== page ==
Vermont

Kathleen Masterson / Vermont Public Radio

A Vermont father of six is facing deportation to Mexico in a case that highlights shifting federal immigration enforcement priorities.

Funky Tee / Creative Commons License

The credit rating for Massachusetts is now on par with most New England states, after a major credit rating agency downgraded the state's bonds.

Avory Brookins / RIPR

Gov. Gina Raimondo said Rhode Island will continue to address climate change despite President Donald Trump's decision to pull the United States out of a global climate agreement. 

Ian Donnis / RIPR

Kilmartin joins 19 other attorneys general in a letter to U.S. Deputy Attorney General Rod Rosenstein following the dismissal of FBI Director James Comey.

RYAN CARON KING / WNPR

  Many small towns in New England are eager to welcome refugees from the war in Syria, but that doesn’t seem likely under President Donald Trump’s shifting immigration policy.

Ryan Caron King / VPR/NENC

Part 3 of a four-part New England News Collaborative series called "Facing Change"

Next month, a mix of Syrian and Iraqi refugees will begin arriving in Rutland, Vermont. They’ll be the first of 100 that will be resettled there over the next year. 

Environmental Working Group

The carcinogen often referred to as the "Erin Brockovich chemical" is present in about two-thirds of the drinking water across the country, according to water testing data from the Environmental Protection Agency.

Kathleen Masterson / Vermont Public Radio

Renewable energy has grown to nearly 10 percent of New England's energy mix. But here’s the problem: we can't control when the sun shines and the wind blows. That means sometimes extra renewable energy gets dumped, or a wind plant is told to power down.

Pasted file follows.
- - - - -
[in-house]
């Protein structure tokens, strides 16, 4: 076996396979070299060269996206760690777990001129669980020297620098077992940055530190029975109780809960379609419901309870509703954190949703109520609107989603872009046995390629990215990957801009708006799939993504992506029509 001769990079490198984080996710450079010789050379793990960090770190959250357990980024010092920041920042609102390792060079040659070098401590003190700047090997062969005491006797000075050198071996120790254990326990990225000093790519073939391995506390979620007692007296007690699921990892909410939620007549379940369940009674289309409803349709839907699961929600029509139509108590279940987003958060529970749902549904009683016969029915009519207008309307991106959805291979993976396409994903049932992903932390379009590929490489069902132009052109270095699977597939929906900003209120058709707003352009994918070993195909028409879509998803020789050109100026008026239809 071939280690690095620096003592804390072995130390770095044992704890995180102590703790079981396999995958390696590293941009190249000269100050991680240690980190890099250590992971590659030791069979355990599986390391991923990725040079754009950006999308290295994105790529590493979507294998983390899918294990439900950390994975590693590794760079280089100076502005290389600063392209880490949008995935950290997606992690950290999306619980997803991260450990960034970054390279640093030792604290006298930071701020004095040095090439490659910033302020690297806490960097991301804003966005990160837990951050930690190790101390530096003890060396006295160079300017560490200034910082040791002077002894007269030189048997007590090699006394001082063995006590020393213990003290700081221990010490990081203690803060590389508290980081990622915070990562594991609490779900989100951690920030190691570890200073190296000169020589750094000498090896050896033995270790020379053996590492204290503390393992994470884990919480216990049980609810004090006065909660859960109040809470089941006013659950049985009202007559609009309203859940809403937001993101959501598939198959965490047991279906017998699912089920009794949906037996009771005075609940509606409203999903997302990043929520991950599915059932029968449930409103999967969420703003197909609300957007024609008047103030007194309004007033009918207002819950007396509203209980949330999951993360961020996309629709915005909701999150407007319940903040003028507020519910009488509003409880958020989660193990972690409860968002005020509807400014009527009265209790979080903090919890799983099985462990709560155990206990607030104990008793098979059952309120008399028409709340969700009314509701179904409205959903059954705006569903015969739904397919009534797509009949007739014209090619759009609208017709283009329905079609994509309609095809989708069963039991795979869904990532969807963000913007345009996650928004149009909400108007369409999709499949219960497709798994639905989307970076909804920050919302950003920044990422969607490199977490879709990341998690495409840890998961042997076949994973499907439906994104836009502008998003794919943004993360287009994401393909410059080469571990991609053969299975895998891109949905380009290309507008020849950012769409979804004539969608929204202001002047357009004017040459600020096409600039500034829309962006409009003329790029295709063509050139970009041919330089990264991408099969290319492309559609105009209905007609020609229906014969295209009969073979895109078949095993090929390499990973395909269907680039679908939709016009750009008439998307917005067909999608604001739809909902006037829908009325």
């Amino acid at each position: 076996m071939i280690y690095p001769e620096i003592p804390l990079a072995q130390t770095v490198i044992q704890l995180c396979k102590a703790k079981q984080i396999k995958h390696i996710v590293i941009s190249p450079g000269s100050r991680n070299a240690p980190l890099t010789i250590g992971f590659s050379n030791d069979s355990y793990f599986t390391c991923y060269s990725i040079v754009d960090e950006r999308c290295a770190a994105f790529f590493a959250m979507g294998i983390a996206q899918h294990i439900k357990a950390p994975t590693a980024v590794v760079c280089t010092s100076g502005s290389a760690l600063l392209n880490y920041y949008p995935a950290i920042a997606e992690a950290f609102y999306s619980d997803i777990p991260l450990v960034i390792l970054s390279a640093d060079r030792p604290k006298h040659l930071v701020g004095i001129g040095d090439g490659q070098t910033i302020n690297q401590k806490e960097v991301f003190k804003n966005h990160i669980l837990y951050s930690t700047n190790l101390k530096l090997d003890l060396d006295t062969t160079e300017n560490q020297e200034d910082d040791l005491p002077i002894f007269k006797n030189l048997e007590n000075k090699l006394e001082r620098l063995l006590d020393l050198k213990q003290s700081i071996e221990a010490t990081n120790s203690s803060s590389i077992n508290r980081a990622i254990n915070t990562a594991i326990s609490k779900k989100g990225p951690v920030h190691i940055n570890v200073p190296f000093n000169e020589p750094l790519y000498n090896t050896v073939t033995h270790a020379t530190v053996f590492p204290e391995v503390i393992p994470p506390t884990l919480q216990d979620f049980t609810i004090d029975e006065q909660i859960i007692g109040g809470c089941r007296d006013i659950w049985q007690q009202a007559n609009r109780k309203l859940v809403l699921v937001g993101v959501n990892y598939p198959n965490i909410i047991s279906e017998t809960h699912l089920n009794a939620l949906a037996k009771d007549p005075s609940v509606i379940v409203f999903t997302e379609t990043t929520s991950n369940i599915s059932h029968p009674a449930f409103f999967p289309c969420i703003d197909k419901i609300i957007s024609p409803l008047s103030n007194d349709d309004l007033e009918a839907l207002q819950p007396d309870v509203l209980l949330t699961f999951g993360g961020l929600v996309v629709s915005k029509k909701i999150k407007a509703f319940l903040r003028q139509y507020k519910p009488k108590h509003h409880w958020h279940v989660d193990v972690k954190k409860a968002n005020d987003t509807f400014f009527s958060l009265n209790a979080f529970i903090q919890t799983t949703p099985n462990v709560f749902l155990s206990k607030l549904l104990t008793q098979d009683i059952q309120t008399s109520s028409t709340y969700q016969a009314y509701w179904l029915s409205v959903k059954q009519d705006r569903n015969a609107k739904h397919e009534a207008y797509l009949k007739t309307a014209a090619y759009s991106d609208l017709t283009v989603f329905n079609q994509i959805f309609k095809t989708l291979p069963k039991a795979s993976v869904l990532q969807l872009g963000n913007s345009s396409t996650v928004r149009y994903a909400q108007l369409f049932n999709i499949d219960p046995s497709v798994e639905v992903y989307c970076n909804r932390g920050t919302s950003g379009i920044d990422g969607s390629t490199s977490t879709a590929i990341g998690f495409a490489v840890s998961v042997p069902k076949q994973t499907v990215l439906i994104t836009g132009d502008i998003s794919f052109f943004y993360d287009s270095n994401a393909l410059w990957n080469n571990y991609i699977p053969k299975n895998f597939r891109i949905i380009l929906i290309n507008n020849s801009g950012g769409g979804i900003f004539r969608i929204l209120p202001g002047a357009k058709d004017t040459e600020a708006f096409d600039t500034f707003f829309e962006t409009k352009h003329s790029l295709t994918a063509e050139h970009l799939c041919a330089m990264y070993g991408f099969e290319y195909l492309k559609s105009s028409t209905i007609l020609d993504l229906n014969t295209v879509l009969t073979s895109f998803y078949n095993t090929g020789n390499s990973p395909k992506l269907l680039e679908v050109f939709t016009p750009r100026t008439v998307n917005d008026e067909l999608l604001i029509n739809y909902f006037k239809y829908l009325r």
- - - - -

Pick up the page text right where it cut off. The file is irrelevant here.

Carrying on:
Angela Evancie / Vermont Public Radio File Photo

New England now gets nearly 10 percent of its energy from renewable sources - with more on the way. But that change is posing challenges for the region’s electric grid. The Big Switch: New England's Energy Moment looks at this transformative time for how the region powers itself.

Kristin Gourlay / RIPR

Vermont officials announced new measures Thursday to expand the availability of a drug that can counteract the effects of an opiate overdose. The drug can now be sold by any Vermont pharmacy without a prescription.

The drug is naloxone, which is often sold under the brand name Narcan, and it's already saving lives in Vermont. Health Commissioner Harry Chen said his department is distributing more and more doses.

“The health department now gives out about 700 doses per month throughout 12 distribution sites,” said Chen.

Gage Skidmore / Southern New Hampshire University/flickr

Rhode Islander Tad Devine is the chief messenger for insurgent Bernie Sanders presidential campaign. RIPR political analyst Scott MacKay caught up with Devine recently to talk about Sanders surprising success.

AFGE / flickr

While the Donald Trump surge in the Republican presidential sweepstakes has dominated media coverage among GOP hopefuls, the Democratic side has been suffused with reports about Hillary Clinton’s foundering campaign and her drop in public opinion poll favorability ratings.

So Lincoln Chafee has become the first Rhode Islander to seek a major party nomination for president. RIPR political analyst Scott MacKay on why Chafee must step up his game quickly to be a factor in the 2016 presidential sweepstakes.

Love him or hate him, you have to acknowledge that Chafee is a politician of conviction and deeply held views about what’s wrong with the country. Throughout his long career in Rhode Island politics, most honest voters would agree Chafee was on the right side of many issues.

If Bernie Sanders, Vermont’s left-leaning U.S. senator, decides to run for the Democratic presidential nomination, one Rhode Islander who will be on his team is veteran Democratic political consultant Tad Devine.

Devine, who has held top roles in the presidential campaigns of John Kerry, Mike Dukakis and Al Gore, has had Sanders as a client, going back to the 1990s, when Sanders held Vermont’s lone seat in the U.S. House.

Ian Donnis / RIPR

Once again, Rhode Islanders have elected a governor with far less than a majority of the vote. RIPR political analyst Scott MacKay wonders what we can do about this.

The boisterous cheers among delirious Democrats crammed into the Providence Biltmore’s 17th floor ballroom on election night have barely quieted. You can’t blame them for hoisting drinks and shouting themselves hoarse:  Gina Raimondo became the first woman to win election as Rhode Island's  governor and the only Democrat to capture the state’s highest elected office since 1992.

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